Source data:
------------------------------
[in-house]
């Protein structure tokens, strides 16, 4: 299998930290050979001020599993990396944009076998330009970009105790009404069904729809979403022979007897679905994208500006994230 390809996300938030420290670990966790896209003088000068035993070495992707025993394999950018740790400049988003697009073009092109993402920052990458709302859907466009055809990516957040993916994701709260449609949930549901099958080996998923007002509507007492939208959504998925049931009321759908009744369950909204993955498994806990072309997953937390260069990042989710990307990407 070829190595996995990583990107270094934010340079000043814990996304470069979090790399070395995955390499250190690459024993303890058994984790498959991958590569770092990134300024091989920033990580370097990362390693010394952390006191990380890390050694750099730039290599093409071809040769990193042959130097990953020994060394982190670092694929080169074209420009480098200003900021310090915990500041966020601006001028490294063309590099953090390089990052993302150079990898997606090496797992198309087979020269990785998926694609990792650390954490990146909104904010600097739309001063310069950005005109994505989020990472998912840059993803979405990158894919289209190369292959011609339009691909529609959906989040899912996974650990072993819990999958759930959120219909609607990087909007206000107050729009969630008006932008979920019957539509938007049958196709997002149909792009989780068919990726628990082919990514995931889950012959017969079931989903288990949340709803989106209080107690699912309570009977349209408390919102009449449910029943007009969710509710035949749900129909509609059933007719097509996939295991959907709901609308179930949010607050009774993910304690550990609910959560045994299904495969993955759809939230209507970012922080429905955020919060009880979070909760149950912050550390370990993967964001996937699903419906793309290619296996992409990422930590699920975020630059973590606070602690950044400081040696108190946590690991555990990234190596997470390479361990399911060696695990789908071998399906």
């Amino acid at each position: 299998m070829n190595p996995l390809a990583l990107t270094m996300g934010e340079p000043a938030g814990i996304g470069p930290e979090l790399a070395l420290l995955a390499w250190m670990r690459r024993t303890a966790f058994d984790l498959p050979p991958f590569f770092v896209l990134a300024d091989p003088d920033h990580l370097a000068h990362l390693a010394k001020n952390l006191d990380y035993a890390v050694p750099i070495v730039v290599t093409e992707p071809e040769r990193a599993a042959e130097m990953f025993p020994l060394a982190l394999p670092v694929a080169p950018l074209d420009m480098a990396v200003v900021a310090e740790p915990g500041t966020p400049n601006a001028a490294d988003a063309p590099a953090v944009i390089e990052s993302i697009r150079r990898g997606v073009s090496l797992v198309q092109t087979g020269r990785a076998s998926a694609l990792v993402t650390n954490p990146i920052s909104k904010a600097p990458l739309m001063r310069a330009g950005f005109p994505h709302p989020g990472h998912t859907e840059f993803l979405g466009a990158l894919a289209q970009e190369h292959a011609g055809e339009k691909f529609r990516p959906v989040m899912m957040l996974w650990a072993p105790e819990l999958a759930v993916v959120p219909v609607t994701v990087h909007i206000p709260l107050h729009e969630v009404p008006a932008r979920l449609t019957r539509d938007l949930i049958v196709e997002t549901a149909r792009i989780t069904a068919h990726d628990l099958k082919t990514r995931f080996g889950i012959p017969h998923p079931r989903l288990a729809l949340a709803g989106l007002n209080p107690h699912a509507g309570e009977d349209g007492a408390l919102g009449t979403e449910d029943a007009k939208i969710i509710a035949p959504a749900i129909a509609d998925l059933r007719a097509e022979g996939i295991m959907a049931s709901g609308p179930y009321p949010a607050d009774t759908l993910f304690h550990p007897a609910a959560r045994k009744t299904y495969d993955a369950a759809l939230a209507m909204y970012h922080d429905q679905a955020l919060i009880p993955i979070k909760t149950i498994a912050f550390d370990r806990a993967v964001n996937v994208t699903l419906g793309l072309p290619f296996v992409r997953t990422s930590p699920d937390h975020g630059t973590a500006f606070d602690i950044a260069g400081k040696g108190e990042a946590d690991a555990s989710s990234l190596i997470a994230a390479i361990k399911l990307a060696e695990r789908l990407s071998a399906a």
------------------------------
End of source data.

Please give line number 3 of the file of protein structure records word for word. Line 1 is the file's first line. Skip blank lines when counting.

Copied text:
């Amino acid at each position: 299998m070829n190595p996995l390809a990583l990107t270094m996300g934010e340079p000043a938030g814990i996304g470069p930290e979090l790399a070395l420290l995955a390499w250190m670990r690459r024993t303890a966790f058994d984790l498959p050979p991958f590569f770092v896209l990134a300024d091989p003088d920033h990580l370097a000068h990362l390693a010394k001020n952390l006191d990380y035993a890390v050694p750099i070495v730039v290599t093409e992707p071809e040769r990193a599993a042959e130097m990953f025993p020994l060394a982190l394999p670092v694929a080169p950018l074209d420009m480098a990396v200003v900021a310090e740790p915990g500041t966020p400049n601006a001028a490294d988003a063309p590099a953090v944009i390089e990052s993302i697009r150079r990898g997606v073009s090496l797992v198309q092109t087979g020269r990785a076998s998926a694609l990792v993402t650390n954490p990146i920052s909104k904010a600097p990458l739309m001063r310069a330009g950005f005109p994505h709302p989020g990472h998912t859907e840059f993803l979405g466009a990158l894919a289209q970009e190369h292959a011609g055809e339009k691909f529609r990516p959906v989040m899912m957040l996974w650990a072993p105790e819990l999958a759930v993916v959120p219909v609607t994701v990087h909007i206000p709260l107050h729009e969630v009404p008006a932008r979920l449609t019957r539509d938007l949930i049958v196709e997002t549901a149909r792009i989780t069904a068919h990726d628990l099958k082919t990514r995931f080996g889950i012959p017969h998923p079931r989903l288990a729809l949340a709803g989106l007002n209080p107690h699912a509507g309570e009977d349209g007492a408390l919102g009449t979403e449910d029943a007009k939208i969710i509710a035949p959504a749900i129909a509609d998925l059933r007719a097509e022979g996939i295991m959907a049931s709901g609308p179930y009321p949010a607050d009774t759908l993910f304690h550990p007897a609910a959560r045994k009744t299904y495969d993955a369950a759809l939230a209507m909204y970012h922080d429905q679905a955020l919060i009880p993955i979070k909760t149950i498994a912050f550390d370990r806990a993967v964001n996937v994208t699903l419906g793309l072309p290619f296996v992409r997953t990422s930590p699920d937390h975020g630059t973590a500006f606070d602690i950044a260069g400081k040696g108190e990042a946590d690991a555990s989710s990234l190596i997470a994230a390479i361990k399911l990307a060696e695990r789908l990407s071998a399906a």